3. Very good, but maybe taste it before adding the lemon juice. I personally prefer it without. You might also like topping it with vegan bacon (aka, mushrooms bacon) or real bacon and cheese if you’re not vegan. We have both in our house so we can appease the crowd with different toppings.5 stars

    1. Thank you for taking the time to try the recipe and for sharing this review, Sue! I’m happy you enjoyed the flavors in this recipe!

  4. This was sooo good, I ended up being a piggy and having three bowls! Oof!

    I used 1/2 cup coconut cream instead of cashews, and added maybe a tsp of liquid smoke. 5 stars

    1. Hi April! Unfortunately, I cannot recommend omitting the cashews, as I haven’t tried it, and I’m afraid the soup may not have enough body to it. However, another reader has reported success with swapping in 1/2 cup coconut cream for the cashews, so you could try experimenting with this. I hope this helps!

  5. Erin, the soup is simmering on the stovetop right now and smells just heavenly and warming!

    While i cant wait to taste, wanted to let you know i just pre-ordered your book on Amazon!

    You will certainly be even busier as this new addition gets closer, thanks so much for the gift!5 stars

  6. We loved this hearty, creamy, full flavored soup!  Great blend of flavors that keep it from being bland, yet no high-fat ingredients at all, to keep it healthy. By the way, did you know artichokes are high on both calcium and potassium?  I didn’t until I read the label.  I have a notebook of recipes I’ve tried from websites. Erin’s recipes are outnumbering all the others added together!  Thanks, Erin!  5 stars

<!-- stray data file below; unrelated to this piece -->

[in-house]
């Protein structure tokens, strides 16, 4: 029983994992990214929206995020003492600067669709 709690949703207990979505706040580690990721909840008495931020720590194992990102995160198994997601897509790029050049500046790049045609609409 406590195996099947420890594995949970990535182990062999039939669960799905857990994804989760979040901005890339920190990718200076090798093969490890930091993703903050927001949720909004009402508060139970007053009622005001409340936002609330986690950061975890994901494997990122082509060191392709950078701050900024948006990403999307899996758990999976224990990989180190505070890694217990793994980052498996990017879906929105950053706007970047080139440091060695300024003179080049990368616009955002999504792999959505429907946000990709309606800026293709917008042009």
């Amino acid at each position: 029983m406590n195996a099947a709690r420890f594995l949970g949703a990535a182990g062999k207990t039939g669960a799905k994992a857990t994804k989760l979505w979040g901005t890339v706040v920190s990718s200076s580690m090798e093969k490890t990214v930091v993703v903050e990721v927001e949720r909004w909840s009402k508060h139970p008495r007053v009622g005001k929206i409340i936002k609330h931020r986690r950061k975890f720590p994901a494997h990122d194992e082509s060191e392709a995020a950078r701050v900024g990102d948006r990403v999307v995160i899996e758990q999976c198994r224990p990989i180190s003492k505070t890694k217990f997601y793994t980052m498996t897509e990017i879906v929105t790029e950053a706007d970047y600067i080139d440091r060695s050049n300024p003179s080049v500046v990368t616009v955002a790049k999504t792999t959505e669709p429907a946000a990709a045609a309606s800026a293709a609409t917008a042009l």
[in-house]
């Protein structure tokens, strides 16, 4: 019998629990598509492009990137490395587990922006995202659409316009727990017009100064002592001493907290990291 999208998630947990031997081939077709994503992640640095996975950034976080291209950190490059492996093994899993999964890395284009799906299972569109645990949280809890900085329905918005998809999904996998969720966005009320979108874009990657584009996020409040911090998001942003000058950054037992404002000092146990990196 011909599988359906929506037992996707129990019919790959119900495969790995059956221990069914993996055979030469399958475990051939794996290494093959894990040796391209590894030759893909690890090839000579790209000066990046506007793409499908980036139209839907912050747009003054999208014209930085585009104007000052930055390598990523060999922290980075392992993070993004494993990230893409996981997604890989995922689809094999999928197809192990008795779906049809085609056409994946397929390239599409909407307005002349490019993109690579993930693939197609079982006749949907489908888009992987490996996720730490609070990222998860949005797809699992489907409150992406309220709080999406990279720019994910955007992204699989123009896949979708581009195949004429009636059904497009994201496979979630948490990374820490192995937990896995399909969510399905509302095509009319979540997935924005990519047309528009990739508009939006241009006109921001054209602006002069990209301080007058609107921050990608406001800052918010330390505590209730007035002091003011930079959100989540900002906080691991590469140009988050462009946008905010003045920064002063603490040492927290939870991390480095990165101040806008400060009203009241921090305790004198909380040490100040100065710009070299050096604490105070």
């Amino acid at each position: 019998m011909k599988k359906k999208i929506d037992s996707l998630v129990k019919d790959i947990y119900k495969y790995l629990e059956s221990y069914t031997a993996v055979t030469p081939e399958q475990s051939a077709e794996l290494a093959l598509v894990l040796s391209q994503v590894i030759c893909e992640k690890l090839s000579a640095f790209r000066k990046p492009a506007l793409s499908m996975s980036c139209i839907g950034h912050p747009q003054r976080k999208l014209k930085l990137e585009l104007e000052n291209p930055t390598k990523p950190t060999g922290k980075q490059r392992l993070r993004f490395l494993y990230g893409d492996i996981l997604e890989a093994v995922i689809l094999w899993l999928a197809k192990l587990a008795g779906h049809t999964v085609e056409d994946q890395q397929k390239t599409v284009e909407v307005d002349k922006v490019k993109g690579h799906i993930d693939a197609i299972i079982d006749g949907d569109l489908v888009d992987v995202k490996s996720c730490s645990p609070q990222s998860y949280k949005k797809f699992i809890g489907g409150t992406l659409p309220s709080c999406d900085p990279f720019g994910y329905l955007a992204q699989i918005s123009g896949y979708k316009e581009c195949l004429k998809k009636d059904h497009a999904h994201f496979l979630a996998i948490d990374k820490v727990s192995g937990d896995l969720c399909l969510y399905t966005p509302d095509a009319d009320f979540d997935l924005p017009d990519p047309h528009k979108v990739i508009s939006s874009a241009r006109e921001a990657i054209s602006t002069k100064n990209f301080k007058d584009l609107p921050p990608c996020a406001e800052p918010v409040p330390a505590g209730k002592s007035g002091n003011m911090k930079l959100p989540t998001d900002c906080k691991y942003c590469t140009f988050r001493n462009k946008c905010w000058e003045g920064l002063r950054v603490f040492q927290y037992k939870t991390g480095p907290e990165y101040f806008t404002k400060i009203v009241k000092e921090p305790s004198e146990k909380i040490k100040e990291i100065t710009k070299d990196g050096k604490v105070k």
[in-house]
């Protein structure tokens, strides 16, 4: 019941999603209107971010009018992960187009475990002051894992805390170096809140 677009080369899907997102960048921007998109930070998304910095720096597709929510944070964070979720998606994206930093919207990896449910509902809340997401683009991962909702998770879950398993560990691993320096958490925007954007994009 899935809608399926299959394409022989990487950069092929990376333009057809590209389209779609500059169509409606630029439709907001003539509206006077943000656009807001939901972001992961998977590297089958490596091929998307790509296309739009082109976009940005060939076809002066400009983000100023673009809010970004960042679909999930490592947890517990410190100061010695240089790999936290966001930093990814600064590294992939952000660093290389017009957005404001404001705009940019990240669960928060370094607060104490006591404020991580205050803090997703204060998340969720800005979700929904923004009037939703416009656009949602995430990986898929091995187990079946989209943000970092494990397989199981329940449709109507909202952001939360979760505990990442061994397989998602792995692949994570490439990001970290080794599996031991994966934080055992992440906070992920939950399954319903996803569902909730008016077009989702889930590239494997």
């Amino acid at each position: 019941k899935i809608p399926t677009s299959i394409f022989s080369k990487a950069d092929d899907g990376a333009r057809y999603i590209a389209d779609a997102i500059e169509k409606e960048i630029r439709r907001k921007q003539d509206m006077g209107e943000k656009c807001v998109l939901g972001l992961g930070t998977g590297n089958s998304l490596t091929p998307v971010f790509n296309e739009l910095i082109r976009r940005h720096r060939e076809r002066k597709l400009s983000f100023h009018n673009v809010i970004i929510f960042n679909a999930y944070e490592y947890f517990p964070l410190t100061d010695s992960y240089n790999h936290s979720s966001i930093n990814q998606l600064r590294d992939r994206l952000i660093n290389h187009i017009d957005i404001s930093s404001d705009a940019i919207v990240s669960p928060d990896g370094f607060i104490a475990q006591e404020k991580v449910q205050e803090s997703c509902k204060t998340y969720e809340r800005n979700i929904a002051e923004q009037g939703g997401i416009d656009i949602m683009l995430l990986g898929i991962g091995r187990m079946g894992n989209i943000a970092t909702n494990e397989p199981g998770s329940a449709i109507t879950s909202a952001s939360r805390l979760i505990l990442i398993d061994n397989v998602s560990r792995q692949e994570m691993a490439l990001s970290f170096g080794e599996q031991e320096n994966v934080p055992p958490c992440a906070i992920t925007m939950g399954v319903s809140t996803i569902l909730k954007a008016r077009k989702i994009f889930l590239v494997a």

1. Thank you for sharing this kind review and the facts about artichokes, Marnie! I’m SO happy to hear that the recipe was a hit!

  7. Really nice surprise. Definitely different from what I know as potato and leek soup! The little zingy pops from the capers and subtle lemon and dill flavour. Very nice, I really enjoyed this version.5 stars

  8. Hi Erin,
    I don’t have any cashews and I was wondering if raw almonds or raw walnuts could be substituted instead. 
    Sounds delicious and I can’t wait to make it.
    Thank you

    1. Vanessa, I think walnuts will actually have a pretty strong flavor that will taste off in the soup; I’d leave the cashews out. You could try stirring Greek yogurt into your individual serving and see how that tastes.

  9. I made this last night and all what I can say , I’m in Love with this soup. Everything comes well together , even the Dill and Lemon juice ( I’m usually not a friend of them ) . 
    My 17 year old daughter doesn’t like soup very much, but with this recipe She just said “ well done Mom “ .
    So thank you so much , Erin .5 stars

  10. This is so full of flavor and the entire family loved it! I made it in my instapot by sauteing veggies before adding remaining ingredients and pressure cooking for 10 minutes, natural release for 10 and then releasing the remaining pressure. I then used the blending wand to puree, leaving a few chunks of potato. My husband requested to add it to our dinner rotation…so I know it’s a win!5 stars